A Connecticut court has considered the disclosure duties of a real estate licensee to a buyer about the property's boundaries and flooding on the property.
Steven and Maria Polletta ("Sellers") listed their home for sale with DeLaurentis Realty, Inc. ("Brokerage"). Terry DeLaurentis ("Salesperson") was the salesperson responsible for the listing. Prior to the listing agreement being signed, the Salesperson had toured the property with the Sellers. During her tour, the Salesperson had noticed that the basement of the home was recently repainted, had drains and troughs around the exterior walls, and contained only a washer/dryer. Upon questioning by the Salesperson, the Sellers stated that the property had experienced flooding problems in the past but the Sellers had hired a waterproofing company to address the problem and they had experienced no flooding problems since then.
Also during the tour, the Salesperson was generally directed to the property's boundaries by the Sellers, and those boundaries included the driveway and a parking area. The Salesperson was aware that the property was bordered by a "paper street," or a street that was designated, mapped, and named by the town but there was no existing plan to actually begin the process of creating the street. Following the signing of the listing agreement, the Salesperson asked the Sellers again about the flooding on the property and she was again told that since the waterproofing, the Sellers had experienced no flooding. The Salesperson then placed the listing into the MLS, using the metes-and-bounds description for the property.
Bernadette Solieri ("Buyer") was interested in purchasing the property. She was represented by Donald Wilcox of William Raveis Real Estate, Inc. ("Buyer's Representative"). The Salesperson spoke to the Buyer's Representative prior to the showing of the property to the Buyer by the Buyer's Representative, informing the Buyer's Representative that the Sellers had waterproofed the basement and had experienced no flooding problems since the waterproofing. The Buyer toured the property with the Buyer's Representative and inquired whether there was a water problem in the basement and the Buyer's Representative simply said there was not. The Buyer's Representative indicated that the driveway and parking area were both within the property's boundaries. The Buyer's Representative also informed the Buyer about the paper street.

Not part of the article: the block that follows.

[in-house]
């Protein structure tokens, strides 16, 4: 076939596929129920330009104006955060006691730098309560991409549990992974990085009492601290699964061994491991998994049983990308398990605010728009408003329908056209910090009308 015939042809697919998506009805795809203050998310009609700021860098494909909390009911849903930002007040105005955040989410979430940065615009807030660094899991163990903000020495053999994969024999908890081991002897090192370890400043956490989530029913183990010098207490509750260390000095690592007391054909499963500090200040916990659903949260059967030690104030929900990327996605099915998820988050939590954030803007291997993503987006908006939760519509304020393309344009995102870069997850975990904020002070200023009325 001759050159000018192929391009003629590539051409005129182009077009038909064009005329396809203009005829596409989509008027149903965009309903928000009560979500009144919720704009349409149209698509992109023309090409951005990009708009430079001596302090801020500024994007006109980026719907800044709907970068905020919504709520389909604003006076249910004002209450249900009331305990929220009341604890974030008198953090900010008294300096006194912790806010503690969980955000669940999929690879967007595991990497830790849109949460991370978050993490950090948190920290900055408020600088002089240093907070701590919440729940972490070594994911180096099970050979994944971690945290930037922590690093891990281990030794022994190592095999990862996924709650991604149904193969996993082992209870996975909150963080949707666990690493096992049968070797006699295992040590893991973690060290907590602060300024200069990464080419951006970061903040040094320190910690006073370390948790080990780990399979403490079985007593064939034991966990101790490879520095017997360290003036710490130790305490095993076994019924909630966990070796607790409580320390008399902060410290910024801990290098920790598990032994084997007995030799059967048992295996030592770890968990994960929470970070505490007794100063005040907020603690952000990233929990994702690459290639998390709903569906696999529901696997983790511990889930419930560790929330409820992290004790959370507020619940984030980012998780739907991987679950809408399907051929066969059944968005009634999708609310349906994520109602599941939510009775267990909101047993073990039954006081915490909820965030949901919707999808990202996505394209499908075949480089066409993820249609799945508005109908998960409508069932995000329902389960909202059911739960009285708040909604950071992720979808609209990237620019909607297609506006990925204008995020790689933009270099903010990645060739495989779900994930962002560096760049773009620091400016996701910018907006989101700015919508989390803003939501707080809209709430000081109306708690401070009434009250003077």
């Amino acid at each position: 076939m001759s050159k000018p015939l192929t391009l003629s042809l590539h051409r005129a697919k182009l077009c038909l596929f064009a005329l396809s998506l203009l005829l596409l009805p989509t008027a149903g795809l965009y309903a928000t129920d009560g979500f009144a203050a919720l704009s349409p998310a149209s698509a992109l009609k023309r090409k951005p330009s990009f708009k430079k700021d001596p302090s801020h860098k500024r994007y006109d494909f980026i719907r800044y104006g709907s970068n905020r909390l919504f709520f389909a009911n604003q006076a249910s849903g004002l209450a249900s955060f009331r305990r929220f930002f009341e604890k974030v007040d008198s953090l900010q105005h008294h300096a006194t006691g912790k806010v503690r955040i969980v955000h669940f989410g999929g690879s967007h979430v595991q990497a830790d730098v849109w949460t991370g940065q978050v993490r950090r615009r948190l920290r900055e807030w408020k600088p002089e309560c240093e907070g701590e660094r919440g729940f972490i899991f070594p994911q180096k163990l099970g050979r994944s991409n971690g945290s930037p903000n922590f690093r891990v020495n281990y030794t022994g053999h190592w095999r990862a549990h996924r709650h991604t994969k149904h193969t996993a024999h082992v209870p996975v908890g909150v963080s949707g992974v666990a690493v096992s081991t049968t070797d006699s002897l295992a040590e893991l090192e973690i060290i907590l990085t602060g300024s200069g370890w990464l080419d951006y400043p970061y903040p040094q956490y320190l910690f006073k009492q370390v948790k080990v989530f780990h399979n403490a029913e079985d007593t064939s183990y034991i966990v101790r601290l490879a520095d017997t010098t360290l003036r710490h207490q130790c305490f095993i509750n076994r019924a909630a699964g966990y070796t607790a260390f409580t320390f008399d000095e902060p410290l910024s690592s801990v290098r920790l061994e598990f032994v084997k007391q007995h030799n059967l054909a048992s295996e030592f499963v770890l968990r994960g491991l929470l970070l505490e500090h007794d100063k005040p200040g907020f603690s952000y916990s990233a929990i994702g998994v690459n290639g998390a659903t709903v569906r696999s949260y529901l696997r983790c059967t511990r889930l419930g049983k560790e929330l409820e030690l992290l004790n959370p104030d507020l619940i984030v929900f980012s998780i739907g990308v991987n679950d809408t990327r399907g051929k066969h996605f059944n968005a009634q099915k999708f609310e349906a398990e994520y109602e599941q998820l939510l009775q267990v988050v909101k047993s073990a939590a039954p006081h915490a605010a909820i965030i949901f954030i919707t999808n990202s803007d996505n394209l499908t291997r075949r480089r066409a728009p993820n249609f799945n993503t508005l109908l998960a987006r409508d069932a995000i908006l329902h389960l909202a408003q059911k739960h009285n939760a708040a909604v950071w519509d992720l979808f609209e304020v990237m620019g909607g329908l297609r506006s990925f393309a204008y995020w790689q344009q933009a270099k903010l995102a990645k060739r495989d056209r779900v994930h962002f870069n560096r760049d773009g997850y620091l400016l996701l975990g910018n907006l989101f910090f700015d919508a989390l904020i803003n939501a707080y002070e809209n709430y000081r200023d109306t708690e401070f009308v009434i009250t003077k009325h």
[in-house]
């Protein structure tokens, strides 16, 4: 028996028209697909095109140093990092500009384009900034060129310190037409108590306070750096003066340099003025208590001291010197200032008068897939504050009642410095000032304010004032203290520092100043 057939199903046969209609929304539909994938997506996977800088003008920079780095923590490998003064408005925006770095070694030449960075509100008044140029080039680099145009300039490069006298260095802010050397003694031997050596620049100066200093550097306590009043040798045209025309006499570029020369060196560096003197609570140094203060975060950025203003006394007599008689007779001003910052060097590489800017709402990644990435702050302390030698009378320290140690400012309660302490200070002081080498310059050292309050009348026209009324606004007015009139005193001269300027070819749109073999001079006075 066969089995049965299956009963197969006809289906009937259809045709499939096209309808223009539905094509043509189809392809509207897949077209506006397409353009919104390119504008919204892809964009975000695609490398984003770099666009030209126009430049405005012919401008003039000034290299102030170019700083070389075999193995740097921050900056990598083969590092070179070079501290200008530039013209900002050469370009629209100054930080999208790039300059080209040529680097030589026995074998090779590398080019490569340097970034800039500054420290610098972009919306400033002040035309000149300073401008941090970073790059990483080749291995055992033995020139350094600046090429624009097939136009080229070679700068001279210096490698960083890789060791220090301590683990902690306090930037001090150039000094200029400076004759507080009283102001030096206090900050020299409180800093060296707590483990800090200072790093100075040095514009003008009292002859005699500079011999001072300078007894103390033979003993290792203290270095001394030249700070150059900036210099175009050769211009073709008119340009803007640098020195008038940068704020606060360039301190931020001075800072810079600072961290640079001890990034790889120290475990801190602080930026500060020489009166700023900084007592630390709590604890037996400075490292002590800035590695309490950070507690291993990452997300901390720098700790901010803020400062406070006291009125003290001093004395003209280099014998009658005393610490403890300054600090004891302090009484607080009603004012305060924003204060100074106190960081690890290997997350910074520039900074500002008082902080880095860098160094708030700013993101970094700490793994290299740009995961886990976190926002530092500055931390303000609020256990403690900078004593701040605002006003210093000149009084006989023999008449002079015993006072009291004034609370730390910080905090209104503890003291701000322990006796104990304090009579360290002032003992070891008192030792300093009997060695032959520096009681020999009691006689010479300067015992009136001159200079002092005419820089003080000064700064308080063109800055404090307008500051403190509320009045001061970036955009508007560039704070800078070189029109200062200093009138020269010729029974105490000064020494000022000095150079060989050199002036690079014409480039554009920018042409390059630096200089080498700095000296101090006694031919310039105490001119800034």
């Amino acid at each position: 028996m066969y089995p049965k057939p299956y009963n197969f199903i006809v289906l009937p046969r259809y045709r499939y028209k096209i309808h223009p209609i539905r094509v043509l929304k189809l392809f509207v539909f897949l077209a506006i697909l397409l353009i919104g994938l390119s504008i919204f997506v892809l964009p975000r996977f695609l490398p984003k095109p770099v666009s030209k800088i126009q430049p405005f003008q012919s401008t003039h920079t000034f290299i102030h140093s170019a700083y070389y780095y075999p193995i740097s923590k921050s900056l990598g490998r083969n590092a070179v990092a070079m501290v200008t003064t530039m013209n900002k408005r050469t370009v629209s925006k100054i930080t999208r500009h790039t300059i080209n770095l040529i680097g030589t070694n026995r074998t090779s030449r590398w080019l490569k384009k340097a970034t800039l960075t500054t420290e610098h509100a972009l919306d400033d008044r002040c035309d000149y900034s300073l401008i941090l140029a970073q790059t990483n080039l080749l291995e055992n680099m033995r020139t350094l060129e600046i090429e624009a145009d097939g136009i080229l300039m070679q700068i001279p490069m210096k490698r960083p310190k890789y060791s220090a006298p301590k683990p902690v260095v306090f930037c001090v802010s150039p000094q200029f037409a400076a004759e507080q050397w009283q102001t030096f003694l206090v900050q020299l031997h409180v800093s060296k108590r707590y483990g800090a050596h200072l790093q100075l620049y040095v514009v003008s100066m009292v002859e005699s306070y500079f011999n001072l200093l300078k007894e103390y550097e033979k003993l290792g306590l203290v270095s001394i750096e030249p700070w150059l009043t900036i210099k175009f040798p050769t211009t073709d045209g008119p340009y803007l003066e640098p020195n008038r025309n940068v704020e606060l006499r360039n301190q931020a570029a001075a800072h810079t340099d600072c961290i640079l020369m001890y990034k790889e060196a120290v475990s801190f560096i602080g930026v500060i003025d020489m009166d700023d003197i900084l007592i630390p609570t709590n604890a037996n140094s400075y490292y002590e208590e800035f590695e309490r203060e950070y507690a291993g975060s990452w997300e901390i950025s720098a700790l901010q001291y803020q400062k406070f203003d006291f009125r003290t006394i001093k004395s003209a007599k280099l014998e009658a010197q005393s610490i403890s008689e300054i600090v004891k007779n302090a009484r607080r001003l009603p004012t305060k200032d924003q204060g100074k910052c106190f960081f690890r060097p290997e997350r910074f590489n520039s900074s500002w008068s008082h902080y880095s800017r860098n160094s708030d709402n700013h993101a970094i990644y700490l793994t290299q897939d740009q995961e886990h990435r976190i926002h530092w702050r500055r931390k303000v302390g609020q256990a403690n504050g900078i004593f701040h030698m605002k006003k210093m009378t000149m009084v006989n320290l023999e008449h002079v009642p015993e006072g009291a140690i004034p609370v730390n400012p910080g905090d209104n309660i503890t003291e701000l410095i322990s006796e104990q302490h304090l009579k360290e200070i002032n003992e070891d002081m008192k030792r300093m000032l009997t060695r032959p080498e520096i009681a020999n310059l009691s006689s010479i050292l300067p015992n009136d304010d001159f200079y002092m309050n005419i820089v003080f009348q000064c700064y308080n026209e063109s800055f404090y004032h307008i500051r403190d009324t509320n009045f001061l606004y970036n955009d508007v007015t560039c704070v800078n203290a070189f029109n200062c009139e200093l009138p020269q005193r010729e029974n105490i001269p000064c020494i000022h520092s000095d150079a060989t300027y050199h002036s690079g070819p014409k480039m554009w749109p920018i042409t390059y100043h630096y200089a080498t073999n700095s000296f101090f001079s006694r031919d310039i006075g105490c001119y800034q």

The Buyer purchased the Seller's home. Two weeks after the closing, the basement flooded and the flooding continued to occur periodically. Eventually, the Buyer called one of the Sellers and learned that the Sellers had experienced similar problems until they had waterproofed the basement. Next, the Buyer commissioned a survey of the property. The survey revealed that the paper street included part of the parking area and driveway. The Buyer brought a lawsuit against the Sellers, the Brokerage, the Salesperson, and an inspection company, alleging fraudulent and innocent misrepresentation against both parties for failure to disclose the property's alleged flooding problems and failure to accurately disclose the property's boundaries. The Brokerage brought a cross-claim against the Buyer's Representative.
Following a bench trial, the Superior Court of Connecticut ruled in favor of the Salesperson and Brokerage. The elements for a fraudulent misrepresentation claim are that a party has made a false statement about a material fact that the party knew was untrue, the statement was made to induce the other party to act, and the other party acted in reliance upon the statement. An innocent misrepresentation occurs when, during a sales transaction, one party makes a representation of a material fact in order to have the other party to rely upon the fact and the statement is not made fraudulently or negligently.
Looking at the allegations against the Salesperson and the Brokerage, the court found that there were no misrepresentations made by the Salesperson. The Salesperson had communicated all information she was told about the property to the Buyer's Representative; had provided accurate information in the property's MLS listing; and had no direct conversations with the Buyer about the property. Thus, no misrepresentations were made by the Salesperson and so the court ruled in favor of the Salesperson and Brokerage (and also dismissed the cross-claim made against the Buyer's Representative, as those claims no longer had any basis).
The court next considered the allegations against the Sellers. The court ruled that the only possible misrepresentation made by the Sellers was the statement regarding the property's boundaries to the Buyer, and that misrepresentation was an innocent one because there was no evidence showing that the Sellers were aware of the actual property boundaries. But the court ruled that the Sellers were not liable to the Buyer for innocent misrepresentation because of a provision in the sales contract which stated that the Buyer had a chance to fully inspect the property and had not relied on any representations in making its decision to purchase the property. Based on Connecticut case law, such a provision is enforceable against a claim of innocent misrepresentation, so long as there is no showing of mistake, fraud, or unconscionability. Therefore, the court ruled in favor of the Sellers and so judgment was entered on behalf of the Sellers, Salesperson, Brokerage, and the Buyer's Representative.
Solieri v. Polletta, No. CV950128524, 2002 WL 450073 (Conn. Super. Ct. March 8, 2002). [This is a citation to a Westlaw document. Westlaw is a subscription, online legal research service. If an official reporter citation should become available for this case, the citation will be updated to reflect this information].